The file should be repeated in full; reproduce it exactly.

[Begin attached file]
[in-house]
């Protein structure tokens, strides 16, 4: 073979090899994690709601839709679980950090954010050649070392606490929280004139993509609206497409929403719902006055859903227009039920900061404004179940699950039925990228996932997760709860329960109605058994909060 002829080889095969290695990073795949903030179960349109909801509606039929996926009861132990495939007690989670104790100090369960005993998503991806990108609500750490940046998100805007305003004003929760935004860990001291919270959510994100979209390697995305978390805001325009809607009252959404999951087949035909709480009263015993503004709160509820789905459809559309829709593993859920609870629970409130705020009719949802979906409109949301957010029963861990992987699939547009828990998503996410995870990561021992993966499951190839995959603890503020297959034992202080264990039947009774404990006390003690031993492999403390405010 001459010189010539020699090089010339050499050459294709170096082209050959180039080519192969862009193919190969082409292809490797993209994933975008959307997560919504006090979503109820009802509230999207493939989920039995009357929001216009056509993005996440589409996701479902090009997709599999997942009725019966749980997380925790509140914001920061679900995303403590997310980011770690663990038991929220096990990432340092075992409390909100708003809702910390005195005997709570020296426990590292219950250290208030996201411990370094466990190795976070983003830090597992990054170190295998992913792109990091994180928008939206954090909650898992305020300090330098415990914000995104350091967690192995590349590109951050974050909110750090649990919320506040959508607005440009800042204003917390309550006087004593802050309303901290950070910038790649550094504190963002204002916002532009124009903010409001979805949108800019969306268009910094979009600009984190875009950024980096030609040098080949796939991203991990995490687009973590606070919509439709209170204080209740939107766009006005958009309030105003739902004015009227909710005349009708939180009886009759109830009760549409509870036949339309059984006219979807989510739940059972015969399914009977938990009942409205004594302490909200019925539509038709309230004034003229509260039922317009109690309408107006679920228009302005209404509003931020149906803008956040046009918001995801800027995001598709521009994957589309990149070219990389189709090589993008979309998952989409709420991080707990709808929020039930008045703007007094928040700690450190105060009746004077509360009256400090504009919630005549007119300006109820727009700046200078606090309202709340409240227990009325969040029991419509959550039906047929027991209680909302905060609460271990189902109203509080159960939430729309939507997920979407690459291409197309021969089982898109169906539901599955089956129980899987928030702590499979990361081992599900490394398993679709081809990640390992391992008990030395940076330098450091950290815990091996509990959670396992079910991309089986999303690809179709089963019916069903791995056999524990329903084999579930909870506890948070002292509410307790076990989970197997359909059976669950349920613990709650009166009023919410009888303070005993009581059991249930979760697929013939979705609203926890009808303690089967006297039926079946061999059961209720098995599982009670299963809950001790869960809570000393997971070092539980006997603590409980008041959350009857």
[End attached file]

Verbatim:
[in-house]
């Protein structure tokens, strides 16, 4: 073979090899994690709601839709679980950090954010050649070392606490929280004139993509609206497409929403719902006055859903227009039920900061404004179940699950039925990228996932997760709860329960109605058994909060 002829080889095969290695990073795949903030179960349109909801509606039929996926009861132990495939007690989670104790100090369960005993998503991806990108609500750490940046998100805007305003004003929760935004860990001291919270959510994100979209390697995305978390805001325009809607009252959404999951087949035909709480009263015993503004709160509820789905459809559309829709593993859920609870629970409130705020009719949802979906409109949301957010029963861990992987699939547009828990998503996410995870990561021992993966499951190839995959603890503020297959034992202080264990039947009774404990006390003690031993492999403390405010 001459010189010539020699090089010339050499050459294709170096082209050959180039080519192969862009193919190969082409292809490797993209994933975008959307997560919504006090979503109820009802509230999207493939989920039995009357929001216009056509993005996440589409996701479902090009997709599999997942009725019966749980997380925790509140914001920061679900995303403590997310980011770690663990038991929220096990990432340092075992409390909100708003809702910390005195005997709570020296426990590292219950250290208030996201411990370094466990190795976070983003830090597992990054170190295998992913792109990091994180928008939206954090909650898992305020300090330098415990914000995104350091967690192995590349590109951050974050909110750090649990919320506040959508607005440009800042204003917390309550006087004593802050309303901290950070910038790649550094504190963002204002916002532009124009903010409001979805949108800019969306268009910094979009600009984190875009950024980096030609040098080949796939991203991990995490687009973590606070919509439709209170204080209740939107766009006005958009309030105003739902004015009227909710005349009708939180009886009759109830009760549409509870036949339309059984006219979807989510739940059972015969399914009977938990009942409205004594302490909200019925539509038709309230004034003229509260039922317009109690309408107006679920228009302005209404509003931020149906803008956040046009918001995801800027995001598709521009994957589309990149070219990389189709090589993008979309998952989409709420991080707990709808929020039930008045703007007094928040700690450190105060009746004077509360009256400090504009919630005549007119300006109820727009700046200078606090309202709340409240227990009325969040029991419509959550039906047929027991209680909302905060609460271990189902109203509080159960939430729309939507997920979407690459291409197309021969089982898109169906539901599955089956129980899987928030702590499979990361081992599900490394398993679709081809990640390992391992008990030395940076330098450091950290815990091996509990959670396992079910991309089986999303690809179709089963019916069903791995056999524990329903084999579930909870506890948070002292509410307790076990989970197997359909059976669950349920613990709650009166009023919410009888303070005993009581059991249930979760697929013939979705609203926890009808303690089967006297039926079946061999059961209720098995599982009670299963809950001790869960809570000393997971070092539980006997603590409980008041959350009857």